When I think of the 500 year old white pines that used to be where I live, I feel a sadness. White pines were called white gold and used for the masts of ships, and in West Michigan, these trees rebuilt Chicago after the great fire.
When I think of the sturgeon that were killed and burned like cord wood because they fouled fishermen’s nets, I want to cry.
Glacial relics remain in the dunes and wetlands such as the arctic primrose. The names of flowers are lovely: grass pink, lady’s tresses, ramshead ladyslipper. The fragrances of these flowers are in my imagination. Very few are really found. Few are found because dunes and wetlands have been leveled.
When Jaques Cartier reached the Great Lakes, his men had scurvy. The Native Americans taught the French how to get vitamin C by making arbor vitae tea. The tea was made by pouring hot water over the leaves of this tree. They learned of a natural pesticide from the aroma of white spruce.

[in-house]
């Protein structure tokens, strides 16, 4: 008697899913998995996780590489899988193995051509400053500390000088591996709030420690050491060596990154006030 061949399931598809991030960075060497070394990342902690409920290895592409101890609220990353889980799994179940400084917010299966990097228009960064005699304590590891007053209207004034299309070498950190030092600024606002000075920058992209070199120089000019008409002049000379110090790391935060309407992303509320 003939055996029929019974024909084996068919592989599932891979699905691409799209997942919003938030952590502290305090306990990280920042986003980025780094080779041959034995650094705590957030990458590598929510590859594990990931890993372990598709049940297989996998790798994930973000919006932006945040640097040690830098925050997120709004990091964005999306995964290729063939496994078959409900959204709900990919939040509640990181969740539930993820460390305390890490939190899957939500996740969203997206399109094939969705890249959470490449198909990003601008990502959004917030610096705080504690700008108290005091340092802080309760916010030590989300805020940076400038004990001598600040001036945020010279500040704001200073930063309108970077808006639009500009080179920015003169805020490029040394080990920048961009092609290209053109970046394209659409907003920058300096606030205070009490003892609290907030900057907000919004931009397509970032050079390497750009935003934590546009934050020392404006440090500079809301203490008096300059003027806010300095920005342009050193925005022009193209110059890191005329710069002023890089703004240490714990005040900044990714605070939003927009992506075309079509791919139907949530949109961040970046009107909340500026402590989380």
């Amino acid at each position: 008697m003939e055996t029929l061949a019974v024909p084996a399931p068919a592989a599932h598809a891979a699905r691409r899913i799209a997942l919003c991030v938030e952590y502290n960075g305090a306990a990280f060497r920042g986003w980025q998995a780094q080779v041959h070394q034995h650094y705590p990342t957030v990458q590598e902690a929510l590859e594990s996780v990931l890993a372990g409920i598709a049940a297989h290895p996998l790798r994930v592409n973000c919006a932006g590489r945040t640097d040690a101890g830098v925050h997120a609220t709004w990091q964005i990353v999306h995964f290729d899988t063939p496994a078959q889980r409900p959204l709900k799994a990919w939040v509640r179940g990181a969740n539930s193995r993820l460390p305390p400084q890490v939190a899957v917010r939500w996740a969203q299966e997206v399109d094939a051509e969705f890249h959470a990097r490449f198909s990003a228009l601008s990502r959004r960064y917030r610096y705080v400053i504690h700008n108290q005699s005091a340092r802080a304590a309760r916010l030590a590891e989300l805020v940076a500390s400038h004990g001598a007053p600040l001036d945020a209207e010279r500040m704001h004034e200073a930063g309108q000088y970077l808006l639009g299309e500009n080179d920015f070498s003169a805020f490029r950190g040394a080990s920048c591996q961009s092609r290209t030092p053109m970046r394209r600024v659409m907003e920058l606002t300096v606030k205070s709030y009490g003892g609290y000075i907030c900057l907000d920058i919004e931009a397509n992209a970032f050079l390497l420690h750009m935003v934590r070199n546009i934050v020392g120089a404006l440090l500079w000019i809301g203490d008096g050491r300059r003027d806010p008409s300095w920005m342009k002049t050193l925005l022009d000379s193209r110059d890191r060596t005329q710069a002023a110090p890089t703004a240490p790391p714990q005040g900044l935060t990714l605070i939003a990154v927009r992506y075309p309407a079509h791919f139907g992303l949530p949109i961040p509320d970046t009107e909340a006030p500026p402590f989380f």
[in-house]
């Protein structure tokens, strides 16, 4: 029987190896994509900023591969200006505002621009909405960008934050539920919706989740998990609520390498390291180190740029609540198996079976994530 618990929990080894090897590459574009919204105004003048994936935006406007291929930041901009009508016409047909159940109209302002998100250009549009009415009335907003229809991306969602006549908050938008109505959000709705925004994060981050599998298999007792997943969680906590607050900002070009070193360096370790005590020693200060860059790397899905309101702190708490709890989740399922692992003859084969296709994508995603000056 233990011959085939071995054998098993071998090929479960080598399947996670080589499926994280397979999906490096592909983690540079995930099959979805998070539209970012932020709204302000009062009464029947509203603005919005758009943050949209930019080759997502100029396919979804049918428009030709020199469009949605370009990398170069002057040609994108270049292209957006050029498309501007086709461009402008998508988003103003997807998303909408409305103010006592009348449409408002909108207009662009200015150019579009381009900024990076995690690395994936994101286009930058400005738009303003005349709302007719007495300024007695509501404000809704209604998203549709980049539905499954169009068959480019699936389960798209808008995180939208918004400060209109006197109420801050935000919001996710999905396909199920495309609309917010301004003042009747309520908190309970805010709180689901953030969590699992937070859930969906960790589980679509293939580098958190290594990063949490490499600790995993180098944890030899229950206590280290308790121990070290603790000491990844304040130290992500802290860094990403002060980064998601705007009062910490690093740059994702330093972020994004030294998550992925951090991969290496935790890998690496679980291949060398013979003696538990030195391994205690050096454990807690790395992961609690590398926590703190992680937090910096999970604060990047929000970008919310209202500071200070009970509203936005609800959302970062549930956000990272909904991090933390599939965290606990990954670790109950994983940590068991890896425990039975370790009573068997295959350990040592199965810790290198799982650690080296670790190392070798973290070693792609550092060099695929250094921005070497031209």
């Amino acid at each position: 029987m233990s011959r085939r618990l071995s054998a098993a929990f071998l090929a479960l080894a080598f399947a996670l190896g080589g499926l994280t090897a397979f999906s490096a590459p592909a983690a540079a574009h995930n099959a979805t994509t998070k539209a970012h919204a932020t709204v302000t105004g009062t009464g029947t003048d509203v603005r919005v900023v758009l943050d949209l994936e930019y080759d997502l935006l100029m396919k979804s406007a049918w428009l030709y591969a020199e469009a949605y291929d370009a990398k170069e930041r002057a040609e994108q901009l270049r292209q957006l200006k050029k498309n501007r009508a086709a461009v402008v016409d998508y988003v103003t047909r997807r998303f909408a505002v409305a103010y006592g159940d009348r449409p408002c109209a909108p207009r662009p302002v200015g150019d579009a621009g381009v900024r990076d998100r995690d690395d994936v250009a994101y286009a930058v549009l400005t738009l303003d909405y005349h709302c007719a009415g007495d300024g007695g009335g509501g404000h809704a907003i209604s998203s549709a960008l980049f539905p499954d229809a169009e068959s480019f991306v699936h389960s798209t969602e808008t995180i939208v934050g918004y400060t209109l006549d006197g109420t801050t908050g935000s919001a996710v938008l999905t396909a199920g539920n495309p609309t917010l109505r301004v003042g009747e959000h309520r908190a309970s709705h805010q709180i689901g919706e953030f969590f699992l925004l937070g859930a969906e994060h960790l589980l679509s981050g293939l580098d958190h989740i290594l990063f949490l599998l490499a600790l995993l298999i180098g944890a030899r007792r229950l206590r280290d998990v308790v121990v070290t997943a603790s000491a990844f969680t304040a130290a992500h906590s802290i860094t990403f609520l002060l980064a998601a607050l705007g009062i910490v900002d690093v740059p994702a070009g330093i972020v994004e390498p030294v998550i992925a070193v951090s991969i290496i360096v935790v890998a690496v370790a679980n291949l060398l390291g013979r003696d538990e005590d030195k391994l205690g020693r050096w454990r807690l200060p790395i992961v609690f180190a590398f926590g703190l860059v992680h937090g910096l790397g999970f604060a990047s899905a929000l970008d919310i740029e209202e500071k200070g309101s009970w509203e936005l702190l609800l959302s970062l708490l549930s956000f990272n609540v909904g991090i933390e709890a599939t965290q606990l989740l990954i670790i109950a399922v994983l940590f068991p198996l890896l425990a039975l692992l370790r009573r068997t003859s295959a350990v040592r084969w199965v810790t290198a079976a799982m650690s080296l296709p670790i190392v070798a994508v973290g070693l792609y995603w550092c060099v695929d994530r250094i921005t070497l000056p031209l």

Now harmful chemicals are found in the air, water and soil and this is really something to grieve. This was my motivation for writing The Dynamic Great Lakes. I care about the environment so much that I had to do something. This book shows what some people working on grassroots committees have been able to do. It is a hopeful book. It is a beginning. Without basic knowledge about the Great Lakes it is impossible to make the right decisions about them.
The book is updated and is available at bn.com and Amazon.com and also is available on Amazon’s Kindle for $9.95.